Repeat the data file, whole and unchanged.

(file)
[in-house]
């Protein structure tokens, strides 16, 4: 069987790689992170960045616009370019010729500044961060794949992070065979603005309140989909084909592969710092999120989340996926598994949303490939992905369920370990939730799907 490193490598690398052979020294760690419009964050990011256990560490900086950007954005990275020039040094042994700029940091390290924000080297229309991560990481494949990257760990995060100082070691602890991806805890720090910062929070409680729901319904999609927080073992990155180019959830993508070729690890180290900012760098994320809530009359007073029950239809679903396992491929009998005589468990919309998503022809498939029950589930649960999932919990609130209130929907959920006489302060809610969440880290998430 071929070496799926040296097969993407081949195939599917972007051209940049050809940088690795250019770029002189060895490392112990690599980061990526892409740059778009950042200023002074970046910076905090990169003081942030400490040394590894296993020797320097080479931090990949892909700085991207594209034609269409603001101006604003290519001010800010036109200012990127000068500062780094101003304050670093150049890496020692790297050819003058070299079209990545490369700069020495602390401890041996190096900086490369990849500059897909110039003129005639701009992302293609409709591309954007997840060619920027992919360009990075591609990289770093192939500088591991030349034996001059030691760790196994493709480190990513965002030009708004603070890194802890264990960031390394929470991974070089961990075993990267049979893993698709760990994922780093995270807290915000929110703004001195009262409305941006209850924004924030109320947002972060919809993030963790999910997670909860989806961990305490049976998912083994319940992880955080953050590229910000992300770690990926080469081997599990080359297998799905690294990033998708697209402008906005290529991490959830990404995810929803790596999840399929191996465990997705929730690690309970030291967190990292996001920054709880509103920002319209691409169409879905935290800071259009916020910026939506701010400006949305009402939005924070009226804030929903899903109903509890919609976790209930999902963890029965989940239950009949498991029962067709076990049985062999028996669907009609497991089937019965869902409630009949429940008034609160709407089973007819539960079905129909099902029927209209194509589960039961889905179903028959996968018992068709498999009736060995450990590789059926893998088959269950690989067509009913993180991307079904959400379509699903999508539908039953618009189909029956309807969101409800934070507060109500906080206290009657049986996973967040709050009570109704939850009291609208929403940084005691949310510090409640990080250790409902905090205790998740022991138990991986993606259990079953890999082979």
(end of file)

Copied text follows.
[in-house]
């Protein structure tokens, strides 16, 4: 069987790689992170960045616009370019010729500044961060794949992070065979603005309140989909084909592969710092999120989340996926598994949303490939992905369920370990939730799907 490193490598690398052979020294760690419009964050990011256990560490900086950007954005990275020039040094042994700029940091390290924000080297229309991560990481494949990257760990995060100082070691602890991806805890720090910062929070409680729901319904999609927080073992990155180019959830993508070729690890180290900012760098994320809530009359007073029950239809679903396992491929009998005589468990919309998503022809498939029950589930649960999932919990609130209130929907959920006489302060809610969440880290998430 071929070496799926040296097969993407081949195939599917972007051209940049050809940088690795250019770029002189060895490392112990690599980061990526892409740059778009950042200023002074970046910076905090990169003081942030400490040394590894296993020797320097080479931090990949892909700085991207594209034609269409603001101006604003290519001010800010036109200012990127000068500062780094101003304050670093150049890496020692790297050819003058070299079209990545490369700069020495602390401890041996190096900086490369990849500059897909110039003129005639701009992302293609409709591309954007997840060619920027992919360009990075591609990289770093192939500088591991030349034996001059030691760790196994493709480190990513965002030009708004603070890194802890264990960031390394929470991974070089961990075993990267049979893993698709760990994922780093995270807290915000929110703004001195009262409305941006209850924004924030109320947002972060919809993030963790999910997670909860989806961990305490049976998912083994319940992880955080953050590229910000992300770690990926080469081997599990080359297998799905690294990033998708697209402008906005290529991490959830990404995810929803790596999840399929191996465990997705929730690690309970030291967190990292996001920054709880509103920002319209691409169409879905935290800071259009916020910026939506701010400006949305009402939005924070009226804030929903899903109903509890919609976790209930999902963890029965989940239950009949498991029962067709076990049985062999028996669907009609497991089937019965869902409630009949429940008034609160709407089973007819539960079905129909099902029927209209194509589960039961889905179903028959996968018992068709498999009736060995450990590789059926893998088959269950690989067509009913993180991307079904959400379509699903999508539908039953618009189909029956309807969101409800934070507060109500906080206290009657049986996973967040709050009570109704939850009291609208929403940084005691949310510090409640990080250790409902905090205790998740022991138990991986993606259990079953890999082979």